Then one of the coaches told me she didn’t see a place for the newsletter anymore. She felt Twitter and FB would be more up to date. I was sad to see that newsletter go away.

What are your thoughts about newsletters? Do you see them very often or do you think they are going by the wayside?

A perfect mother’s day

We finally made it to the Desert Botanical Garden in Phoenix. It’s been on my list of places to explore since my daughter lived in AZ in 2019. My husband asked what I wanted to do for Mother’s Day. I discovered that moms got in for free on Sunday, so that seemed like the perfect day to go. Me and thousands of other moms agreed. Despite the crowd, we found ourselves enjoying the garden so much we became members.

The Desert Botanical Garden is 140 acres of beautiful trails, labeled desert plants and currently there is a Chihuly exhibit! If you haven’t heard of Chihuly, he’s a famous glass artist who creates in Western Washington, where I grew up.

Afterwards, we went to one of my favorite restaurant’s Lure Fish House where I had Kumomoto oysters (my favorite) on the half shell and ling cod.

My kids called several times and I loved talking to them.

Chihuly in the desert art installation at the Desert Botanical Garden
Chihuly in the Desert exhibit. I loved how the glass fit perfectly with nature.
A view from the garden.
Chihuly glass
More Chihuly.
Me.
Indoor display of Chihuly glass
Chihuly display in Phoenix.
Chihuly glass inside an air conditioned building.
Quote from William Blake
There were tons of wildflowers in blooms and butterflies.
Chihuly at the entrance to Desert Botanical Garden
Chihuly at the entrance to the Desert Botanical Garden.
painting by USCB college professor.
A painting my son gave me for Mother’s Day painted by his favorite college professor Caroline Allen.
Jolyn onsie.
My daughter got me this brightly colored Jolyn one-piece suit for lap swimming. This pic is from the Jolyn website and is definitely not me. I’m no longer a swim swim model. In fact, I never was one! Jolyn is a hugely popular brand for swimmers because the suits stay in place in the ocean or pool.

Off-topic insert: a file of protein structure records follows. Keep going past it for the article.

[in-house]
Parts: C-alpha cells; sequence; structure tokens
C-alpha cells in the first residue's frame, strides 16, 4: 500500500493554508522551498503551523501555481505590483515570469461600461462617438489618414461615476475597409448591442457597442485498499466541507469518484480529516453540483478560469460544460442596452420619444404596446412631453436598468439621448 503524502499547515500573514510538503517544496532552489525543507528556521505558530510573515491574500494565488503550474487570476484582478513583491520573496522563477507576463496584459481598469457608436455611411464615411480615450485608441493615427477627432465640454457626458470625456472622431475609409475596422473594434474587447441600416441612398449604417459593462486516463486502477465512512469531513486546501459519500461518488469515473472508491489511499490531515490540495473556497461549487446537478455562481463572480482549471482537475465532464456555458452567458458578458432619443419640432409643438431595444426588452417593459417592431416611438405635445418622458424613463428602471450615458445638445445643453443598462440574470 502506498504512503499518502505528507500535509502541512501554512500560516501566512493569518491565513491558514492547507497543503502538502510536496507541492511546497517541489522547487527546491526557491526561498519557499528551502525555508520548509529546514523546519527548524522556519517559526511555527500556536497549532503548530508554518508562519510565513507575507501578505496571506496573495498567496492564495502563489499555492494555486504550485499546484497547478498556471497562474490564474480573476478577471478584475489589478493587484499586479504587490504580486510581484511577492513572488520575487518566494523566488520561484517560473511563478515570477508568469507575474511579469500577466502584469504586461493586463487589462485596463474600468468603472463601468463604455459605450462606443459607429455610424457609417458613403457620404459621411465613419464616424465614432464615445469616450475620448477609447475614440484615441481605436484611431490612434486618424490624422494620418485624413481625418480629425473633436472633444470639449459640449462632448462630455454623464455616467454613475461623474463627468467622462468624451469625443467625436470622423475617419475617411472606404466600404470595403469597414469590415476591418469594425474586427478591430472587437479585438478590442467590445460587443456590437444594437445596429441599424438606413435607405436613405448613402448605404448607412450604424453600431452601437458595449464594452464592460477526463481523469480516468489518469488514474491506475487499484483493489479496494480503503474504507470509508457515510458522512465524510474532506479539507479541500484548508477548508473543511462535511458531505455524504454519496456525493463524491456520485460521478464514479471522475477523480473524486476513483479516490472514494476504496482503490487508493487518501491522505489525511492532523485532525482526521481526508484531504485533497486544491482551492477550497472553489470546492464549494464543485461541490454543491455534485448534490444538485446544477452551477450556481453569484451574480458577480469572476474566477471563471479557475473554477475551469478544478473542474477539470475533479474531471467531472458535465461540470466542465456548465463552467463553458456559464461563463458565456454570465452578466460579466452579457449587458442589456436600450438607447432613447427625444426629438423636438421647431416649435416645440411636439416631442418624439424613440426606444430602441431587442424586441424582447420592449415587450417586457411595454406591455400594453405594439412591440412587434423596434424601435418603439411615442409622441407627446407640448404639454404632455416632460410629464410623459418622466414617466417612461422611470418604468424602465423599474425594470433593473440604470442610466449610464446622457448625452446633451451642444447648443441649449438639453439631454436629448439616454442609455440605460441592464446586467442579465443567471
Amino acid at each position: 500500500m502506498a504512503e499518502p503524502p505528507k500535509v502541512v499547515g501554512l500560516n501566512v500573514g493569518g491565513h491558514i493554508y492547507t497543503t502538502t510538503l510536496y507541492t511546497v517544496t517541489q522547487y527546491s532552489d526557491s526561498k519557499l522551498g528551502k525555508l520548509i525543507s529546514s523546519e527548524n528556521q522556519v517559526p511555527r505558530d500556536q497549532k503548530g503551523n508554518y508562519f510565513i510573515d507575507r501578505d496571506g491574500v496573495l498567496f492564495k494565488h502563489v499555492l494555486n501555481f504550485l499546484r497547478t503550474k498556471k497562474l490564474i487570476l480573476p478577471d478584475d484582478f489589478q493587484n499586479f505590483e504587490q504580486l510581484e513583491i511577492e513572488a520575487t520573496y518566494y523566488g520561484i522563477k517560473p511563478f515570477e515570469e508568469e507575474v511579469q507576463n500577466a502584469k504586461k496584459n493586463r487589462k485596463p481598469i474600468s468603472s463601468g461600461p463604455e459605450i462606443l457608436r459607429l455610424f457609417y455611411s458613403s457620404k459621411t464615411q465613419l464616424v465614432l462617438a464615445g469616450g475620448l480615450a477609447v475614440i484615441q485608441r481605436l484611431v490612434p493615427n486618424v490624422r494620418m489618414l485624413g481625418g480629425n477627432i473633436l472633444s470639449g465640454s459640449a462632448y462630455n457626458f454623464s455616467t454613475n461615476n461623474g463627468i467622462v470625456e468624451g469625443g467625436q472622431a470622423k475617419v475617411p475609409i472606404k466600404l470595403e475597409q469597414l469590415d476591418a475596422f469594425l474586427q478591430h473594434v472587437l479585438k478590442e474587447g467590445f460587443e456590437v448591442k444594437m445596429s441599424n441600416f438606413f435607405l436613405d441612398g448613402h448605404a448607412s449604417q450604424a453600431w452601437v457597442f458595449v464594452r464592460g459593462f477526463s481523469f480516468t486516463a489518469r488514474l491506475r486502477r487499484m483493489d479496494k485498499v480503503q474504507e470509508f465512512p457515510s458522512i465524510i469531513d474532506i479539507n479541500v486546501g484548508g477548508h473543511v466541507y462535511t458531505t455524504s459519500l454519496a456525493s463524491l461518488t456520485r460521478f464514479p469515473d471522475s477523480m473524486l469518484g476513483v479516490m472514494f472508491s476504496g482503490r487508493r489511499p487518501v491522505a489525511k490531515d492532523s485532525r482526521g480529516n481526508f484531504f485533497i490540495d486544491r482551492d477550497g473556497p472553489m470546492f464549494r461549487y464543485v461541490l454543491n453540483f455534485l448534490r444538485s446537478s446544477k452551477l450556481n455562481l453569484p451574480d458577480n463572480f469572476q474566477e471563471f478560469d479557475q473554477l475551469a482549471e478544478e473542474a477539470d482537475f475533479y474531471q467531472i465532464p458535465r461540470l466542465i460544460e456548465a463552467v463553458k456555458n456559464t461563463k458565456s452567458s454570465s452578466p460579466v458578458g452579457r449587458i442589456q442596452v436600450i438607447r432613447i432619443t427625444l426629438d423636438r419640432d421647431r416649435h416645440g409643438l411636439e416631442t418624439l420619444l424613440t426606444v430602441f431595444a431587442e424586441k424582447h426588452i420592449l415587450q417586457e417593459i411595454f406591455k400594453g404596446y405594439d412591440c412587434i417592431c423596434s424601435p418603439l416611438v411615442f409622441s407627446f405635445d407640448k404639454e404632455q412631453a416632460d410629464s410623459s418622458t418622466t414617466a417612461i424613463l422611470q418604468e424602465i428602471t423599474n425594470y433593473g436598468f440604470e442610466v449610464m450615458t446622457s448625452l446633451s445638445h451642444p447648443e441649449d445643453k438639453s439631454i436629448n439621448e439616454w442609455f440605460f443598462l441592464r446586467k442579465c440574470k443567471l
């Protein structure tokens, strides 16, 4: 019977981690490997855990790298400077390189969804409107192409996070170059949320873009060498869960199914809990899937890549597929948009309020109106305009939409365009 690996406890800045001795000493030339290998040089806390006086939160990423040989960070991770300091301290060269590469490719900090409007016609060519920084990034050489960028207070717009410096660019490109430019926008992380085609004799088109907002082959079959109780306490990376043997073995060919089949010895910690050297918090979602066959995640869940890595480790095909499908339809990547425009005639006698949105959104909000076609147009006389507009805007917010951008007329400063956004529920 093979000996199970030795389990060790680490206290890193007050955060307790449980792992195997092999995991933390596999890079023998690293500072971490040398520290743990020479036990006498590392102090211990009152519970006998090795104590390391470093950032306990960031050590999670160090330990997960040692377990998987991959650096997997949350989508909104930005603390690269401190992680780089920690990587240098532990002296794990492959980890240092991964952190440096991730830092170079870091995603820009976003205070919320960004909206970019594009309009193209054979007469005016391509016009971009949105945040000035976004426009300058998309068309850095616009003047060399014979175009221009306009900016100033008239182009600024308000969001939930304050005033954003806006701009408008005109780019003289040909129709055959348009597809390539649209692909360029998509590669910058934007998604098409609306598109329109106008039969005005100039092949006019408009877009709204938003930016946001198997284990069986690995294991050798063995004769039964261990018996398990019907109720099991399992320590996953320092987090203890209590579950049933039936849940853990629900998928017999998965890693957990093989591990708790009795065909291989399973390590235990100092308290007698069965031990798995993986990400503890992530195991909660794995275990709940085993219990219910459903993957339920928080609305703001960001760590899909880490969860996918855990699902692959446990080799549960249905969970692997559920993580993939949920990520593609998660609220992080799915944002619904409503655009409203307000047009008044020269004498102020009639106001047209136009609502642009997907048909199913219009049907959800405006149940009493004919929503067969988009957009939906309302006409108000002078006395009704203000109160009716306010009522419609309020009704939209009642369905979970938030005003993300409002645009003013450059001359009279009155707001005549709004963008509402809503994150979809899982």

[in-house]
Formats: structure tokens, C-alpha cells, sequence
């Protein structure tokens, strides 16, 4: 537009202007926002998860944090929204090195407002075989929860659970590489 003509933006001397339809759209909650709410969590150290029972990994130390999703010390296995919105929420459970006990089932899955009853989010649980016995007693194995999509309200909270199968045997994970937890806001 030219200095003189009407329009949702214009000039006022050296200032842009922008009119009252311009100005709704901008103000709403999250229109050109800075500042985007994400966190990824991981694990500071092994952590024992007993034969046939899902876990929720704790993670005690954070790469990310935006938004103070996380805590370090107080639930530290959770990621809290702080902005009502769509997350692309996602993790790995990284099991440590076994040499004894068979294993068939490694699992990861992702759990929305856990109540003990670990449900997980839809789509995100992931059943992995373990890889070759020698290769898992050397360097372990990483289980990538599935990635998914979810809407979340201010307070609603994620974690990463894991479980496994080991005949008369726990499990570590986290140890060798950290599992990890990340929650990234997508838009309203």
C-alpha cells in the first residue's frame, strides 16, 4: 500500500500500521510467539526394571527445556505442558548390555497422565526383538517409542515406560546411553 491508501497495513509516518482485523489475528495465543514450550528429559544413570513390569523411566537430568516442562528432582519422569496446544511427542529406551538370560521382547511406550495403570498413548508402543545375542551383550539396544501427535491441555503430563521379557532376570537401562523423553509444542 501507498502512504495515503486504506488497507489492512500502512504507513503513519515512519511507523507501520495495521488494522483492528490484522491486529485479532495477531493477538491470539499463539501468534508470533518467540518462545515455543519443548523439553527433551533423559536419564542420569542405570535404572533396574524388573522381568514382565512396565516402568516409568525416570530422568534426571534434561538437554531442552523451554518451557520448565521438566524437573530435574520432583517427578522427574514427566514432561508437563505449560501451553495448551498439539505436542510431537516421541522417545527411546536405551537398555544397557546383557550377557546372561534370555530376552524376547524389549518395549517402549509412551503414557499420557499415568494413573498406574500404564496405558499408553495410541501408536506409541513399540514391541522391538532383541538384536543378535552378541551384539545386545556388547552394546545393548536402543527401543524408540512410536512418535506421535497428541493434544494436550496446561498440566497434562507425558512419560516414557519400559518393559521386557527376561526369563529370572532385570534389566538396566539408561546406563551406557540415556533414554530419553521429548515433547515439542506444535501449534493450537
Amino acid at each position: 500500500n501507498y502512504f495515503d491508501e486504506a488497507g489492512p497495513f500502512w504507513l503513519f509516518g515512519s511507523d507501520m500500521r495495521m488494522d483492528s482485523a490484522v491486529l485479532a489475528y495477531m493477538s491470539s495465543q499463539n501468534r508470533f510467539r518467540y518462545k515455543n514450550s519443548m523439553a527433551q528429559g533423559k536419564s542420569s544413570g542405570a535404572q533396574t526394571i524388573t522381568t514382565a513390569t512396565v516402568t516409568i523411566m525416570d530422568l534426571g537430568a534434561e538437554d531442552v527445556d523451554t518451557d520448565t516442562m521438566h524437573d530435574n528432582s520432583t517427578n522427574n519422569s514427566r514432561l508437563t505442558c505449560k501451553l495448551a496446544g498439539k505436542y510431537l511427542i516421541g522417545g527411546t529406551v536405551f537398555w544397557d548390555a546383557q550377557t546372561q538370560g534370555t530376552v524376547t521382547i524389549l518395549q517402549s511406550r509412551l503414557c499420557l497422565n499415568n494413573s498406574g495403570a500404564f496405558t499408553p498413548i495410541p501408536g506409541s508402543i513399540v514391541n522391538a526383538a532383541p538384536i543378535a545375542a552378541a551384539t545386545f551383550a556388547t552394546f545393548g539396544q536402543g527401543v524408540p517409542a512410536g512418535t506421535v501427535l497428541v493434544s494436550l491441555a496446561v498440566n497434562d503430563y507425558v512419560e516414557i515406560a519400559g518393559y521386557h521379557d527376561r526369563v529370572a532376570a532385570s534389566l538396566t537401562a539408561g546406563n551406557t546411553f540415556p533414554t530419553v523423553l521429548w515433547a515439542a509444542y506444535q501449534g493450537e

One of my favorite displays. I think it’s the color.

What is your idea of a perfect Mother’s Day? Did you do anything special?

Busy busy busy

Palm Springs swimming pool with clouds
Where I used to lap swim. My new pool has only three lanes.


Thursday I was stressing about whether I should go to coffee with the women’s coffee club or stay home and work on the newsletter. After all, I had lap swimming in a few hours. This is what I was thinking when I wrote about “saying no” earlier in the week. You can read that post HERE.

I decided to go to coffee after all. I needed to run some errands and the coffee shop we were meeting at was close to the Post Office, hardware and grocery stores.

I met a new person who made me laugh. She’s lived in our neighborhood for seven years, but I’ve never seen her before. She had never gone to coffee club. She didn’t know there was a book club, either.

This woman said she was going to Ireland with her running group to run trails along the coast of Ireland. I asked when.

“In two hours,” she said. “I have one hour until my Uber driver picks me up.”

I laughed out loud and said I was worried about going to coffee AND lap swimming in one day! I’m glad I didn’t wimp out. Now it’s time to squeeze in some work on the newsletter before my swim. FYI, next this new friend told me about her trip climbing Mount Kilimanjaro.

Would you have coffee with your neighbors before you left for a trip to Ireland? How about swimming and coffee? Why do you think some people only like to have one event scheduled per day and others can do many?